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Chris Wallis, CEO and CIO at Vaughan Nelson, examines the disparities between the US and ex-US markets and expectations stemming from CPI numbers.

February 28, 2024

Lightly edited transcript

Dan: Welcome to the Vaughan Nelson Podcast. With me today is CEO and CIO, Chris Wallis. Welcome Chris.

Chris Wallis: It’s great to be here, Dan.

Dan: All right, Chris, we’re really chugging along here with the markets. We started to begin to see some global equity markets hitting the all-time highs. Most notably, we’ve seen Japan, a handful of Western European countries. A question, do you think this is indicative of investors beginning to move away from the US because it’s become overvalued? Or if I said this another way, do you think that the valuation gap between the US and non-US has become overly stretched?

Chris Wallis: Yeah, it’s interesting. If you look at the underlying data, the valuation disparity between large and small in any geography or US and rest of the world on geography, it would look like there’s big valuation gaps. And that’s simply not the case. That when you really get in and look at the underlying securities and the valuations, the disparities that exist are justified based on the underlying rate of growth and rate of profitability and return on capital of the individual securities.

So the market has done a good job of allocating capital and determining who deserves higher and lower multiples. And so I don’t think it’s indicative of a rotation out of expensive securities into less expensive securities. I think what it’s reflecting is the rest of the world is coming to the end of its economic malaise. The industrial recession that’s lasted for many quarters is coming to an end in the US, and it’s coming to an end outside of the US. Every major central bank has ramped up liquidity over the last couple of quarters and it’s finally starting to hit the market.

So I think it’s more reflection of improvement in fundamentals and an increase in liquidity and less to do with valuation disparity. And the one thing I want to highlight is we’re leaving a period where it was easy just to compare US to rest of world or emerging markets to developed or large to small. And I really think we got to get away from those type of comparisons. And it gets back to what we’ve said is that, look, the world is still out of balance and there’s great opportunities in every sector, in every asset class and every region. You’ve just got to be very specific about what you’re investing in and get away from some of the style box orientation of reallocation and you can see it.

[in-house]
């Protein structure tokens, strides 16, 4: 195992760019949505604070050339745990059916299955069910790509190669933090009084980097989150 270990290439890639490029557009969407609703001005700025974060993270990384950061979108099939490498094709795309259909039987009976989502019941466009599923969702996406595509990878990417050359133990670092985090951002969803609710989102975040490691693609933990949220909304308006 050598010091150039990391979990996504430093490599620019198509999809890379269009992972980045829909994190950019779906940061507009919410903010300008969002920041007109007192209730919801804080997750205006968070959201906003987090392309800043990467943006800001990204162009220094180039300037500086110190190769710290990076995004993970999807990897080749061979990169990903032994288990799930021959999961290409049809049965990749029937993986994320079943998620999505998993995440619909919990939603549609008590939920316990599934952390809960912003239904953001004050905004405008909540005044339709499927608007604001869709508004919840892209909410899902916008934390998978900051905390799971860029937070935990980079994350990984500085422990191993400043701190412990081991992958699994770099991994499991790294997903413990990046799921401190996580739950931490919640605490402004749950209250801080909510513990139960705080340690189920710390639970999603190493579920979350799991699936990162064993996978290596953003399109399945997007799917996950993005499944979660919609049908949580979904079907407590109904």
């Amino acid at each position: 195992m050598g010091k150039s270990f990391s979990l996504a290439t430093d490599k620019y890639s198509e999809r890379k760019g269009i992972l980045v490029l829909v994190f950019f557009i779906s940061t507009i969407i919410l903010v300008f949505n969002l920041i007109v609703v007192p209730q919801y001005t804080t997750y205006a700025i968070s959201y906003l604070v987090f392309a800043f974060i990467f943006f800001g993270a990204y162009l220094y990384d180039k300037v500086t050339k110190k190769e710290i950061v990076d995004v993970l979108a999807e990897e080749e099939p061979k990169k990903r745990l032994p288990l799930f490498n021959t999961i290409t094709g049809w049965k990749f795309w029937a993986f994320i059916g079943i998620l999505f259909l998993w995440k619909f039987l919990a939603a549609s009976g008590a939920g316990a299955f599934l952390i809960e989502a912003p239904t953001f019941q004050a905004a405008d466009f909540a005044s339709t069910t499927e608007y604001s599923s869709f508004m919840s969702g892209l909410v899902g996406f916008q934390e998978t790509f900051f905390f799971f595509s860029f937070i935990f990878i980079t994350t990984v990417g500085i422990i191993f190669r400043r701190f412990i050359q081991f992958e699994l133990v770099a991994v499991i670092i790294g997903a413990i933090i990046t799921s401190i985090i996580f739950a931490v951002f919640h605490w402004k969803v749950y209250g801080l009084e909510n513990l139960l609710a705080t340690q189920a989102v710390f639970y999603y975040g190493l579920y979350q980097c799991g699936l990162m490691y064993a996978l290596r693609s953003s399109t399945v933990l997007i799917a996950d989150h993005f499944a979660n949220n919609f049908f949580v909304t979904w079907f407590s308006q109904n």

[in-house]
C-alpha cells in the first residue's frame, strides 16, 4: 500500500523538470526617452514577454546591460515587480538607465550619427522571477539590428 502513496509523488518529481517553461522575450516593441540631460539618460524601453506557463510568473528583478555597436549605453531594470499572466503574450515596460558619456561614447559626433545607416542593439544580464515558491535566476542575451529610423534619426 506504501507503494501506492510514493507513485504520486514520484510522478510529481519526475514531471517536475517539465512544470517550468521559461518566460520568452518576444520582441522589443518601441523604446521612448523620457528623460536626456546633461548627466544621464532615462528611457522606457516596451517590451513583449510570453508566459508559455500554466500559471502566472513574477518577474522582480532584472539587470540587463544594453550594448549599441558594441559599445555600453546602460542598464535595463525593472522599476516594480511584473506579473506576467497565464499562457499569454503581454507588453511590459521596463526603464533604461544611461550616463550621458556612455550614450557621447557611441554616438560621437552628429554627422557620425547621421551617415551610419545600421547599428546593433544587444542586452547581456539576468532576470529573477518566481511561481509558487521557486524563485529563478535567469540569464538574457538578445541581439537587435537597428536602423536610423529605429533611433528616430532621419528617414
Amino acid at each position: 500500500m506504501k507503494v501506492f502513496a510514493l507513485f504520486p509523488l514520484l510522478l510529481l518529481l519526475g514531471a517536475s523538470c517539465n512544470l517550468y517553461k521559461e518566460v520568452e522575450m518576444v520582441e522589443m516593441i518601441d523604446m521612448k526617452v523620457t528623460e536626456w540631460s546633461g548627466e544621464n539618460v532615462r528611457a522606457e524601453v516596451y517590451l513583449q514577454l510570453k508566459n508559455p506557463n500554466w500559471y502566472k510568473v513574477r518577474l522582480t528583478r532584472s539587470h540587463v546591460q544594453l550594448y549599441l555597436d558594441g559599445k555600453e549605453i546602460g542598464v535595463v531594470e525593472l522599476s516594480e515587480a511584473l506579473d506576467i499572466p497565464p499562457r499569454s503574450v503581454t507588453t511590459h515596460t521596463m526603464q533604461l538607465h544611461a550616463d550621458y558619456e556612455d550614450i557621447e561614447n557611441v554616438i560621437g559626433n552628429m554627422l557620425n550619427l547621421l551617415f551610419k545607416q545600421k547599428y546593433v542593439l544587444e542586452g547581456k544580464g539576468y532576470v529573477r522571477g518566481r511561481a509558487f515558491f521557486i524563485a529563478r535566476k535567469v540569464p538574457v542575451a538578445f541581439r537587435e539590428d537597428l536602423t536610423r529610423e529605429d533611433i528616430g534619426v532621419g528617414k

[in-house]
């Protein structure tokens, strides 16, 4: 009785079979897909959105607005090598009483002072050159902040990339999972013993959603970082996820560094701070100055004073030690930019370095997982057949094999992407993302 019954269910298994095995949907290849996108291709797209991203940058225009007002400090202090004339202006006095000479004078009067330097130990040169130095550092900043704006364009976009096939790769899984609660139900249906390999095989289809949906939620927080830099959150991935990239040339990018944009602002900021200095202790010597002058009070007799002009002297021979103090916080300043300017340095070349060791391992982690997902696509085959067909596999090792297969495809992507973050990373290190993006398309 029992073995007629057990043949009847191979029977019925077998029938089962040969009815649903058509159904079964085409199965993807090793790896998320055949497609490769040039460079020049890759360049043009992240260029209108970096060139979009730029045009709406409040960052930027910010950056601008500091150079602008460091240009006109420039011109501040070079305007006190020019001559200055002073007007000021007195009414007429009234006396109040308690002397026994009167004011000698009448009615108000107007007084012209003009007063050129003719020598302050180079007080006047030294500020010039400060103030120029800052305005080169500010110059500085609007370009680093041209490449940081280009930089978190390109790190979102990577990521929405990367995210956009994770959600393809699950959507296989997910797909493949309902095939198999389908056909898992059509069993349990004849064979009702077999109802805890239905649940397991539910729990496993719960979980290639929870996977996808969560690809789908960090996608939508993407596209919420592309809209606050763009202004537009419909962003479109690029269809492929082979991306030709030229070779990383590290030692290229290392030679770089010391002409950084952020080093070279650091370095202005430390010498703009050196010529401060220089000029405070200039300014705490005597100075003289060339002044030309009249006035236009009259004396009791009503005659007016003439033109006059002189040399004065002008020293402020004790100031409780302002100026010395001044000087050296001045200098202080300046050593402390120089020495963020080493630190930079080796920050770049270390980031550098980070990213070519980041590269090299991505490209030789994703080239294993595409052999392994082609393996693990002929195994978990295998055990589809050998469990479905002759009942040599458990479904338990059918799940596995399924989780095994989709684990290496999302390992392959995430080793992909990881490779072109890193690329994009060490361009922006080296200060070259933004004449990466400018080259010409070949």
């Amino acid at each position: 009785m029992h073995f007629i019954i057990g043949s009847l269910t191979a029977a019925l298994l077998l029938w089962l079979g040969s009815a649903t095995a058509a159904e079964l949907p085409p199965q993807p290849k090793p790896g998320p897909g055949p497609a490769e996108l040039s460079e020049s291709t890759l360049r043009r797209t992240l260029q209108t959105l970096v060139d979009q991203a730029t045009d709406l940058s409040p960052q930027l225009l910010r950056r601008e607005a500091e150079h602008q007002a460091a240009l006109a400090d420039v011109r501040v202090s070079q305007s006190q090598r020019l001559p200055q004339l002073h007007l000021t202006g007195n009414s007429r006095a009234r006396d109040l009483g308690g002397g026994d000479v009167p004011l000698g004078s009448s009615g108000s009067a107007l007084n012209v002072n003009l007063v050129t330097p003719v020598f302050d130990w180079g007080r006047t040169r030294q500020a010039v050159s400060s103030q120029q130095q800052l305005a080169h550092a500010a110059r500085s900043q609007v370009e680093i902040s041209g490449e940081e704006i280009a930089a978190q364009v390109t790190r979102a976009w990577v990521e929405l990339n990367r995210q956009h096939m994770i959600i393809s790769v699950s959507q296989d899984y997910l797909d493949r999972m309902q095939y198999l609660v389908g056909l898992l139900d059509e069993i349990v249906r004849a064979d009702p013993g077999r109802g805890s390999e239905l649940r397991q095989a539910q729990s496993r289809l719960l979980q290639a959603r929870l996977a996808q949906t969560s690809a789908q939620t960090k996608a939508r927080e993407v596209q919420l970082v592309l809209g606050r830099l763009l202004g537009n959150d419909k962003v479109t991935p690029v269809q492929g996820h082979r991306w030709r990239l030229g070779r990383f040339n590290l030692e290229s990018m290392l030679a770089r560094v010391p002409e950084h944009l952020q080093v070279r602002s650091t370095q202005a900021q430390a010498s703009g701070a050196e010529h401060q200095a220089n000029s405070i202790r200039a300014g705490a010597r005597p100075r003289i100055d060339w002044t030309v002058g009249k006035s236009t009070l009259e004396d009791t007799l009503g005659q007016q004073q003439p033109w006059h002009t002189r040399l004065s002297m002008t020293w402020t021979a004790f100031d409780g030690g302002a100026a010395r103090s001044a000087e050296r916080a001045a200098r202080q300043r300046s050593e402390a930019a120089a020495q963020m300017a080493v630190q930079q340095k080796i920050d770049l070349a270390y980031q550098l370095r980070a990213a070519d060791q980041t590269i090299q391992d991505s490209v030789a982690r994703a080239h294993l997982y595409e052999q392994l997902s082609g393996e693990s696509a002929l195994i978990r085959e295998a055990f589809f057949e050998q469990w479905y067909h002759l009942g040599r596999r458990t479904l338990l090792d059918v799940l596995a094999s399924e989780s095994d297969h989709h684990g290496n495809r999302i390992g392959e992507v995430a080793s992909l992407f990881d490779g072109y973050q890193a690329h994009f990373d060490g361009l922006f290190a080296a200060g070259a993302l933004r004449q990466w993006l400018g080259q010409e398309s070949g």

I mean, you look at our global SMID strategy last year, it’s North American allocation outperformed the S&P 500 by several hundred basis points and it’s not large cap tech, right? There’s really good opportunities across the board. You’ve just got to take a more targeted approach to it. And that’s why we’ve said I think active is going to continue to outpace passive until we get to and get through the rebalancing. We’re going to see more of that this year is inflation expectations change and yield curves change and cost of capital changes. It’s going to remain dynamic for a while.

Dan: Another question, CPI data that’s coming out later this week. Any expectations, anything that you think that is potentially disruptive and particularly on the heels of what you just described?

Chris Wallis: Look, I think the US Fed is the window to be able to rely on the data to cut rates is rapidly closing. I mean, we really have economic weakness in Q1 right now, and we’ll have a little bit in Q2. Then it gets stronger and base effects within the CPI calculation are going to start working against them. So look, we’ve gotten a little bit hotter inflationary prints recently. It’s not just a US phenomenon. This is happening in all over the globe ex-China, and it’s going to continue to simmer through the end of the year.

So I’m not expecting any significant surprises one way or the other, but I’m not expecting it to decline dramatically unless there’s some nuance within some of the calculations. Inflation’s going to firm, it’s going to be 3% ish in and around there, plus or minus a little bit. And we’re already starting to see it start to simmer such that when we get into Q4 of this year, there’s that chance it’s going to be moving higher. So I don’t think there’s going to be anything incredibly disruptive.

Fed’s going to cut rates. They need to cut rates. They’ll get it down four or four and a half percent. I think what may surprise people is if they wait too long and they’re doing it in an accelerating economic environment, when inflationary pressures are firming, you may actually see the long end of the yield curve move higher Anytime it’s poked up, the US 10 years poked up over 5%, it sends Janet Yellen into a bit of a panic. So it promises to be interesting for sure.

Dan: Good. All right, well we got a pretty quick one today. Not too much action happening out there, but good to have you. Thanks for your thoughts and we’ll see you real soon. You bet.

Chris Wallis: Sounds good, Dan.

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